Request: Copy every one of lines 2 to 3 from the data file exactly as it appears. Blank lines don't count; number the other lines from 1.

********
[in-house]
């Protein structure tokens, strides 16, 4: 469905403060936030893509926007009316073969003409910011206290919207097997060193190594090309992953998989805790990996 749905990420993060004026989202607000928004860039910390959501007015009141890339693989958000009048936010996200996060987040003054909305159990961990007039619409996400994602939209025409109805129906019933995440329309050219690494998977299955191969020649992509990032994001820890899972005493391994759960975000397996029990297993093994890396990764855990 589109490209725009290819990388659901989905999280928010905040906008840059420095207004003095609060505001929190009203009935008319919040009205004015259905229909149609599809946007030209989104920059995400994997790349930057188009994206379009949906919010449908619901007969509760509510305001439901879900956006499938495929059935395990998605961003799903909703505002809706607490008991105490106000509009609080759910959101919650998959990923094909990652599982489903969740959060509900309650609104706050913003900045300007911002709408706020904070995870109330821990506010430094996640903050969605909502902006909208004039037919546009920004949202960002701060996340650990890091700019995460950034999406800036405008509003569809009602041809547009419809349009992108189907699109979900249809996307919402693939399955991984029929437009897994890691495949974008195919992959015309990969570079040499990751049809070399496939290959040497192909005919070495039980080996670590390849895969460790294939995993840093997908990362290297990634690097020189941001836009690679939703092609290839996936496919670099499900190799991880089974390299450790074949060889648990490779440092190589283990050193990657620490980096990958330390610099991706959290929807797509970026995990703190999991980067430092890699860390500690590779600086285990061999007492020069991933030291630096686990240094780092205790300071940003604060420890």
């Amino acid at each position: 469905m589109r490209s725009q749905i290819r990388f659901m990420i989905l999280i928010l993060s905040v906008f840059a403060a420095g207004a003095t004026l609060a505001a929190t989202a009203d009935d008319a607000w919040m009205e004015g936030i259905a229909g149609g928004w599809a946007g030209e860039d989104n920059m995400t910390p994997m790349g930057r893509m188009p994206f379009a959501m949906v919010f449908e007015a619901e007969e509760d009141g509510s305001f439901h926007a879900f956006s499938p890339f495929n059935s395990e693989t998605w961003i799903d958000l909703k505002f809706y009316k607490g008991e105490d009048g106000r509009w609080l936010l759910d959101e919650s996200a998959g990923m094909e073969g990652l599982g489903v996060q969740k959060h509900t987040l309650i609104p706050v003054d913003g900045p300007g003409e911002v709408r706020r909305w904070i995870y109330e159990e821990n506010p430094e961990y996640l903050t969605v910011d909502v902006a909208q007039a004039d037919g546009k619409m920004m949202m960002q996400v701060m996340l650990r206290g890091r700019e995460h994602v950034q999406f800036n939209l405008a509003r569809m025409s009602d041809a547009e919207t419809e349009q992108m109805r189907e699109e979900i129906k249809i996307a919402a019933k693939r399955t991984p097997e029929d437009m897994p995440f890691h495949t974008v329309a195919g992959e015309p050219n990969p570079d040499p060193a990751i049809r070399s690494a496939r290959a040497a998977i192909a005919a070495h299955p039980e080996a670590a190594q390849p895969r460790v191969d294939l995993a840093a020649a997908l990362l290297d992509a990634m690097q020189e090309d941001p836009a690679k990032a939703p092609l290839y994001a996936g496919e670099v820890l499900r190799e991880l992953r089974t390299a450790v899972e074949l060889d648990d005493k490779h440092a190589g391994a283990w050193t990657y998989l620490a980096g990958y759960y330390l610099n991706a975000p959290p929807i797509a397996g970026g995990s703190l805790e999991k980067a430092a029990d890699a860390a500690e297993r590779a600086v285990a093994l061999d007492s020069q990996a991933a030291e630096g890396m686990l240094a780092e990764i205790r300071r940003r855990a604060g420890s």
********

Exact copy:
């Protein structure tokens, strides 16, 4: 469905403060936030893509926007009316073969003409910011206290919207097997060193190594090309992953998989805790990996 749905990420993060004026989202607000928004860039910390959501007015009141890339693989958000009048936010996200996060987040003054909305159990961990007039619409996400994602939209025409109805129906019933995440329309050219690494998977299955191969020649992509990032994001820890899972005493391994759960975000397996029990297993093994890396990764855990 589109490209725009290819990388659901989905999280928010905040906008840059420095207004003095609060505001929190009203009935008319919040009205004015259905229909149609599809946007030209989104920059995400994997790349930057188009994206379009949906919010449908619901007969509760509510305001439901879900956006499938495929059935395990998605961003799903909703505002809706607490008991105490106000509009609080759910959101919650998959990923094909990652599982489903969740959060509900309650609104706050913003900045300007911002709408706020904070995870109330821990506010430094996640903050969605909502902006909208004039037919546009920004949202960002701060996340650990890091700019995460950034999406800036405008509003569809009602041809547009419809349009992108189907699109979900249809996307919402693939399955991984029929437009897994890691495949974008195919992959015309990969570079040499990751049809070399496939290959040497192909005919070495039980080996670590390849895969460790294939995993840093997908990362290297990634690097020189941001836009690679939703092609290839996936496919670099499900190799991880089974390299450790074949060889648990490779440092190589283990050193990657620490980096990958330390610099991706959290929807797509970026995990703190999991980067430092890699860390500690590779600086285990061999007492020069991933030291630096686990240094780092205790300071940003604060420890």
């Amino acid at each position: 469905m589109r490209s725009q749905i290819r990388f659901m990420i989905l999280i928010l993060s905040v906008f840059a403060a420095g207004a003095t004026l609060a505001a929190t989202a009203d009935d008319a607000w919040m009205e004015g936030i259905a229909g149609g928004w599809a946007g030209e860039d989104n920059m995400t910390p994997m790349g930057r893509m188009p994206f379009a959501m949906v919010f449908e007015a619901e007969e509760d009141g509510s305001f439901h926007a879900f956006s499938p890339f495929n059935s395990e693989t998605w961003i799903d958000l909703k505002f809706y009316k607490g008991e105490d009048g106000r509009w609080l936010l759910d959101e919650s996200a998959g990923m094909e073969g990652l599982g489903v996060q969740k959060h509900t987040l309650i609104p706050v003054d913003g900045p300007g003409e911002v709408r706020r909305w904070i995870y109330e159990e821990n506010p430094e961990y996640l903050t969605v910011d909502v902006a909208q007039a004039d037919g546009k619409m920004m949202m960002q996400v701060m996340l650990r206290g890091r700019e995460h994602v950034q999406f800036n939209l405008a509003r569809m025409s009602d041809a547009e919207t419809e349009q992108m109805r189907e699109e979900i129906k249809i996307a919402a019933k693939r399955t991984p097997e029929d437009m897994p995440f890691h495949t974008v329309a195919g992959e015309p050219n990969p570079d040499p060193a990751i049809r070399s690494a496939r290959a040497a998977i192909a005919a070495h299955p039980e080996a670590a190594q390849p895969r460790v191969d294939l995993a840093a020649a997908l990362l290297d992509a990634m690097q020189e090309d941001p836009a690679k990032a939703p092609l290839y994001a996936g496919e670099v820890l499900r190799e991880l992953r089974t390299a450790v899972e074949l060889d648990d005493k490779h440092a190589g391994a283990w050193t990657y998989l620490a980096g990958y759960y330390l610099n991706a975000p959290p929807i797509a397996g970026g995990s703190l805790e999991k980067a430092a029990d890699a860390a500690e297993r590779a600086v285990a093994l061999d007492s020069q990996a991933a030291e630096g890396m686990l240094a780092e990764i205790r300071r940003r855990a604060g420890s």